What else can you do in Peru?
Machu Picchu, the Inca Trail, the Nazca Lines, the Sacred Trail—we get it, Peru, you have a lot of stuff to do. We figure there are plenty of resources for travelers when it comes to the most popular sites and activities in your beautiful land, but what about the slightly weird, slightly less trodden, and slightly harder-to-find attractions? The pickings get a little slim. What follows isn’t the most obscure list in the world, but it’s a starter for travelers looking for some sightseeing alternatives in different parts of the country.
It may not be for everybody, but the Museo Taurino —located adjacent to Plaza de Acho, Lima’s bullring— is a vivid (albeit sometimes cluttered) survey of the history of bullfighting. The hours vary to the point of erratic, and it’s not in the best of neighborhoods, so best to check with a concierge or tour guide for hours and best practices for a visit.
At first the Larco Museum’s above-ground fare of ceramics, textiles, and precious metal artifacts may seem innocuous enough, but when visitors come upon the room devoted to erotic archeological pieces, it’s easy enough to realize maybe you shouldn’t bring the kids. Visitors are allowed in all the museum’s storerooms, all of which are interesting, but this particular room is the real doozy, stocked as it is with a variety of ceramic pieces featuring graphic representations of all sorts of, um… adult activities. You might need a pisco sour or two afterwards to gather yourself.
Peru is home to a robust variety of wildlife, including a bevy of the feathered kind, and the folks at Manu Expeditions know their stuff when it comes to the creatures of the air. A boutique birding outfitter, Manu Expeditions has been running guided birding trips catered to all levels of birders since 1983 and offers excursions to four different areas of Peru (as well as other parts of South America). http://www.birding-in-peru.com/
It’s been called a “necropolis,” and while the collection of mummified, pre-colonial bodies at the site of Chauchilla Cemetery may not qualify as a full city’s worth, it certainly is more than you’ll probably ever see together at one time. It may contain some, shall we say, exotic sights (mummies curled up in the fetal position; mummies with long hair), but it’s also one of the most fascinating sites in Peru.
It would be tough to pull off with kids, but if you can swing it, a visit to the Pacaya-Samiria National Reserve is truly a wild adventure. The reserve is the largest protected area in the entire Amazon Rainforest, making it a hotbed of wildlife, some of it quite rare. The list of rare beasts includes the red macaw, the giant otter and the pink dolphin, one of the few freshwater dolphins in the world.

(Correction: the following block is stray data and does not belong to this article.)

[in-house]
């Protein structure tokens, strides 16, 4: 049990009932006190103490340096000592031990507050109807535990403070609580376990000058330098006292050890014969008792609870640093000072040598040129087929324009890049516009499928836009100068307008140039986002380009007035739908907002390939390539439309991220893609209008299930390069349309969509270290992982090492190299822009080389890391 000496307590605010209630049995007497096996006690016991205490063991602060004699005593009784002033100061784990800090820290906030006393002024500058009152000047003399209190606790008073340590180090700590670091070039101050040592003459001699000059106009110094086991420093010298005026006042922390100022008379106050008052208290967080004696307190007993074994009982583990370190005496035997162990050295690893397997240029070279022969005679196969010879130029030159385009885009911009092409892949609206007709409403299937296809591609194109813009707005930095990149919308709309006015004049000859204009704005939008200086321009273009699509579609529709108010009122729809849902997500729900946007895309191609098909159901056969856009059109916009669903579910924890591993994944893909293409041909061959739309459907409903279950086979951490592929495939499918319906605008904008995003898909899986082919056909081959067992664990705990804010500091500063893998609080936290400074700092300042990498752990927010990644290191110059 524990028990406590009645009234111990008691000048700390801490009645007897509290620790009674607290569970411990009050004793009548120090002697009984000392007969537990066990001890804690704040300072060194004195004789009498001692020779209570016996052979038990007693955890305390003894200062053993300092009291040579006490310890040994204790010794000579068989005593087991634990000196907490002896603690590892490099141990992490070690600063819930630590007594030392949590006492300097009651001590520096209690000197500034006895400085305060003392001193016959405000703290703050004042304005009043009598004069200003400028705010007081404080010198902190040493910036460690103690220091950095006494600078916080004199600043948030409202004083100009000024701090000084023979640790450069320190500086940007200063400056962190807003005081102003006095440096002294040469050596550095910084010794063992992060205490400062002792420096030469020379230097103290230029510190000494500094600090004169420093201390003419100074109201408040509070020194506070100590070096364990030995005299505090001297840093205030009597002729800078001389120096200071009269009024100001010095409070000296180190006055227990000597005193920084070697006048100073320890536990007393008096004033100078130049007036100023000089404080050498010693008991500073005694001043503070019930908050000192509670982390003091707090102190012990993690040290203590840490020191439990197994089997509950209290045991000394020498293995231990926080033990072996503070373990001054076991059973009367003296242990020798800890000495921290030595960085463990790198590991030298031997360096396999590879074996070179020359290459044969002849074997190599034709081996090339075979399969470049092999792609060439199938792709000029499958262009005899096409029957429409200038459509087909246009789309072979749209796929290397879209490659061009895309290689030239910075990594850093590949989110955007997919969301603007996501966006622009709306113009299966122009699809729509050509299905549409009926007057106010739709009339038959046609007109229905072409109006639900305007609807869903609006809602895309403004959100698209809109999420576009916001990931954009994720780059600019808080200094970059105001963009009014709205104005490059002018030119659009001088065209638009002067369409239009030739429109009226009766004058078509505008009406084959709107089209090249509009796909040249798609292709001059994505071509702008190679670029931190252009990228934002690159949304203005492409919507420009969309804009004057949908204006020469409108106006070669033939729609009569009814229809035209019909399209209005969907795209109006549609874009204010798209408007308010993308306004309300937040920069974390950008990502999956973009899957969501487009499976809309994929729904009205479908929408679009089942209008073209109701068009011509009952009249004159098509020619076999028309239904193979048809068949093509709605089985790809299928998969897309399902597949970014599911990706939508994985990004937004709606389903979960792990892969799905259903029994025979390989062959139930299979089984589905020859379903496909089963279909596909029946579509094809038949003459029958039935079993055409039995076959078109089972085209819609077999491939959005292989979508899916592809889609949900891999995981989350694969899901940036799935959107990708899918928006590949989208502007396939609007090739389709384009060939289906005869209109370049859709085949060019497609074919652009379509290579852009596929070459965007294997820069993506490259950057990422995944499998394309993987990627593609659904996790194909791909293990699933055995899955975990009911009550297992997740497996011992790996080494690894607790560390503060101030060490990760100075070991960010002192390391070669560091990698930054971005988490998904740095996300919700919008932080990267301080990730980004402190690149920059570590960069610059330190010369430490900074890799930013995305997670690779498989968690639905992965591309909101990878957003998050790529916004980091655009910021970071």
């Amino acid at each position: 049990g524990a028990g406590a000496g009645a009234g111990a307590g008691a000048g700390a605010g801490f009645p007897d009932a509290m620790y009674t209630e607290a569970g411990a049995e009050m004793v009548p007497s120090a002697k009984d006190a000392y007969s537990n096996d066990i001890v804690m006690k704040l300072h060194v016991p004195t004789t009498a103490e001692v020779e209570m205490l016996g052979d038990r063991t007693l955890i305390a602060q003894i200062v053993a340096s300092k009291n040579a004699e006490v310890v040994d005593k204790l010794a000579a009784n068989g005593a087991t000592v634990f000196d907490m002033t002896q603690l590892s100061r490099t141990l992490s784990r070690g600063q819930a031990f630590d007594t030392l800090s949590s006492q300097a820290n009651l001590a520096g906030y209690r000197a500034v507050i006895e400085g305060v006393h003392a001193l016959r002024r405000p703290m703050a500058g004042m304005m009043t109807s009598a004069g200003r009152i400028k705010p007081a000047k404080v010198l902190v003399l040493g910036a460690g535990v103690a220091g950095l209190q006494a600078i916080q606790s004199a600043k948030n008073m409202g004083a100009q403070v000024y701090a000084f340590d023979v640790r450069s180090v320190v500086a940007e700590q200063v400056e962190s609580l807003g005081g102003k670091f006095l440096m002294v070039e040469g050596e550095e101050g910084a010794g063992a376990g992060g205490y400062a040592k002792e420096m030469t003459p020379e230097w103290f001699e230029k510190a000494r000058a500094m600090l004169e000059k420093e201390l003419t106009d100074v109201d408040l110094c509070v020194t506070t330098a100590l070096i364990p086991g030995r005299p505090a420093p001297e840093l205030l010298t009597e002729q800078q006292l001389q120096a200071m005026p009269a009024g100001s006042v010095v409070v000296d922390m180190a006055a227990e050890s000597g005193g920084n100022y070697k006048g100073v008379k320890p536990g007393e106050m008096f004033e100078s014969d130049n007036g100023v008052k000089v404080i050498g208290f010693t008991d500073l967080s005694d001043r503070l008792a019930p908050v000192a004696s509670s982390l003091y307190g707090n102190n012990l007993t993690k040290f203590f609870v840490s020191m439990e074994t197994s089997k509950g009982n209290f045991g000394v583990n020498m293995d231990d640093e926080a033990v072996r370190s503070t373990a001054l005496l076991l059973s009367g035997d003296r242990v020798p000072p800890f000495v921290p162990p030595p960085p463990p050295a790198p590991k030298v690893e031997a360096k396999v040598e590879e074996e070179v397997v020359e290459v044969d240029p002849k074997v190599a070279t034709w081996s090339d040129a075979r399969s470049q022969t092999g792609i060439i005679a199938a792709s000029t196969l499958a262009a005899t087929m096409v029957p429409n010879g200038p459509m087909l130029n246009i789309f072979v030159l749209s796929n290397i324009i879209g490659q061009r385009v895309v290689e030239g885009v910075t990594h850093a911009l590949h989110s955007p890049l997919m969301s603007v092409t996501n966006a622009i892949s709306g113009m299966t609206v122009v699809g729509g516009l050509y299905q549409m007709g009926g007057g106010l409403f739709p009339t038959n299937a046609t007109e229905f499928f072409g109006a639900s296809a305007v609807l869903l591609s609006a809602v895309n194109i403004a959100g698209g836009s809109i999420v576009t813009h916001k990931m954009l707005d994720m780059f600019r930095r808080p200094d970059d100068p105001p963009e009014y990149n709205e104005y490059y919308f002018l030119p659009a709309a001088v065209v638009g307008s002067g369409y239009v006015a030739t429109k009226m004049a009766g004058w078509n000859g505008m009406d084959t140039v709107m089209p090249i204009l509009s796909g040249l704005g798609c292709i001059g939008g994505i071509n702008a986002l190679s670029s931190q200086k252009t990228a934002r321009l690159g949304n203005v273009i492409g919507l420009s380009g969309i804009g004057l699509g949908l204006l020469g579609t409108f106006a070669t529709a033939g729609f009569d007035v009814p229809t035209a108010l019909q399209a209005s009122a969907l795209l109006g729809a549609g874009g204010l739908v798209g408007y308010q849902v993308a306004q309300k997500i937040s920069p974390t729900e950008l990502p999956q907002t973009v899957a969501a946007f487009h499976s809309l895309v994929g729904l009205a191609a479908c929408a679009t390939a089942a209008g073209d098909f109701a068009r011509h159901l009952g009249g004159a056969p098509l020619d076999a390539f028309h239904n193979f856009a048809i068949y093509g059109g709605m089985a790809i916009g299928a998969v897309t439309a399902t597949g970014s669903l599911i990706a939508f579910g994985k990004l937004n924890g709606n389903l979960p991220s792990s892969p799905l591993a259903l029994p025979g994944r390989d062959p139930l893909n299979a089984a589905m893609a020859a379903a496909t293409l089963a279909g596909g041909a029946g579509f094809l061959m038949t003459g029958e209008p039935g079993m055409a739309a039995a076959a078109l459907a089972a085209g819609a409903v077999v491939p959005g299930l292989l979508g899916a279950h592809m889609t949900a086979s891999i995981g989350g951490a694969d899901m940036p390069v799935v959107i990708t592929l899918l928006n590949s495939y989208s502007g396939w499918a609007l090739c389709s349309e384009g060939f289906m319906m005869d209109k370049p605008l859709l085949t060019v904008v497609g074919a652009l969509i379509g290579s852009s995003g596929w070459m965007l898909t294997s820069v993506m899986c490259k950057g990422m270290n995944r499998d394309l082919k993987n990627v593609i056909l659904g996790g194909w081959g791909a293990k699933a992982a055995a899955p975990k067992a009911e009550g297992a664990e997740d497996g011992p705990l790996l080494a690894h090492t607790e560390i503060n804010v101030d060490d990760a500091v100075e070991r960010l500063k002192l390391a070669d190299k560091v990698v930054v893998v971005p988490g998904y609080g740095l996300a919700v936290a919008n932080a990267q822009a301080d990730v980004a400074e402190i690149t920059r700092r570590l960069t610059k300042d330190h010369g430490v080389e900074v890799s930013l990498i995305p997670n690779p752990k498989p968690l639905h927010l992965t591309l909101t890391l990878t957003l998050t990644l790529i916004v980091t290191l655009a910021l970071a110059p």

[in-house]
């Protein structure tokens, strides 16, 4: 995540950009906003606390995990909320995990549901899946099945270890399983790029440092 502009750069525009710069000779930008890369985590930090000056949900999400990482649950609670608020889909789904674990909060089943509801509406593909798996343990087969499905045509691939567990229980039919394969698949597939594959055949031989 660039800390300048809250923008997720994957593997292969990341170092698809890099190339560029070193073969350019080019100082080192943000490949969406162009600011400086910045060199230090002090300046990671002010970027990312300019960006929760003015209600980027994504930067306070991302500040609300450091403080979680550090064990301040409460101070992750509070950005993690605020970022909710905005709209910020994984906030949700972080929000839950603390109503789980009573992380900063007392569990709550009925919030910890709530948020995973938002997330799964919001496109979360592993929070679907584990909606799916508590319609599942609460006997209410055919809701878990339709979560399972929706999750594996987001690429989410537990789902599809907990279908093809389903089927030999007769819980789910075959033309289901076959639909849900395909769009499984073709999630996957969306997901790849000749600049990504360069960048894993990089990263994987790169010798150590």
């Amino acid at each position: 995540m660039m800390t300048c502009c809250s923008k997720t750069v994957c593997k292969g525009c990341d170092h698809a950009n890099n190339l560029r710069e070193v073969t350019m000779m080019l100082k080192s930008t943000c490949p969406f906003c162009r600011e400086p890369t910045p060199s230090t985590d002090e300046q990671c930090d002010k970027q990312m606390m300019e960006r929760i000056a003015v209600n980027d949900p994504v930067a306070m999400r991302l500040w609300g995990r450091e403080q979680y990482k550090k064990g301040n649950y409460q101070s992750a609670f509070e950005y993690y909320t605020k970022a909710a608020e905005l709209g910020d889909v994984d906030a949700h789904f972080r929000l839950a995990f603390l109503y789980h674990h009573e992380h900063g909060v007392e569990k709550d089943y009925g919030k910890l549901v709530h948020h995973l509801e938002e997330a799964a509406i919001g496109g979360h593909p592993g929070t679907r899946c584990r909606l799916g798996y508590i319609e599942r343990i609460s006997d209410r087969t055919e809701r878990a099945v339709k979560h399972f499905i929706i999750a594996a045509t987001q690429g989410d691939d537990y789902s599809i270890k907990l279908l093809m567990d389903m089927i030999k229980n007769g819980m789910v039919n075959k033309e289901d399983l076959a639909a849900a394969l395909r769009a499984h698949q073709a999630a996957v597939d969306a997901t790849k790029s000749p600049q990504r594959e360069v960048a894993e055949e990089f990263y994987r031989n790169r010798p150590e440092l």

Getting there isn’t easy –the reserve is about 114 miles from Iquitos, and requires driving plus a three-hour boat ride at the least, plus a permit from INRENA and fees. A good amount of research is needed before you go, but it’s worth it.
No site in Cusco embodies the cultural mesh of ancient Inca civilizations and conquering Spaniards than Qorikancha. The site began as an Incan temple/compound, with 700 gold-plated walls. Let’s repeat that: Seven. Hundred. Gold-plated. Walls. When the Spanish conquistadores took control of the place in the 1600s, they looted the joint, stripping all of its golden adornments and leaving only the masonry (itself a marvel, with earthquake-proof trapezoidal doorways and a dramatic, curved retaining wall). The Spaniards built their own colonial church and convent atop the stalwart ruins, and the hybrid building still stands today, along with a ton of history. The gold may be gone, but the labyrinthine interior, stunning stonework, and historical details tend to blow visitors away.
A big day hiking, birding, or looking at mummies should be followed by some pampering, right? Samara Spa offers a variety of massages, scrubs, and body wraps, plus a Jacuzzi and eucalyptus-scented steam room. The most worn out of you might try one of their specialty packages, like the Inca Trail Relief or the Jet Lag Recovery.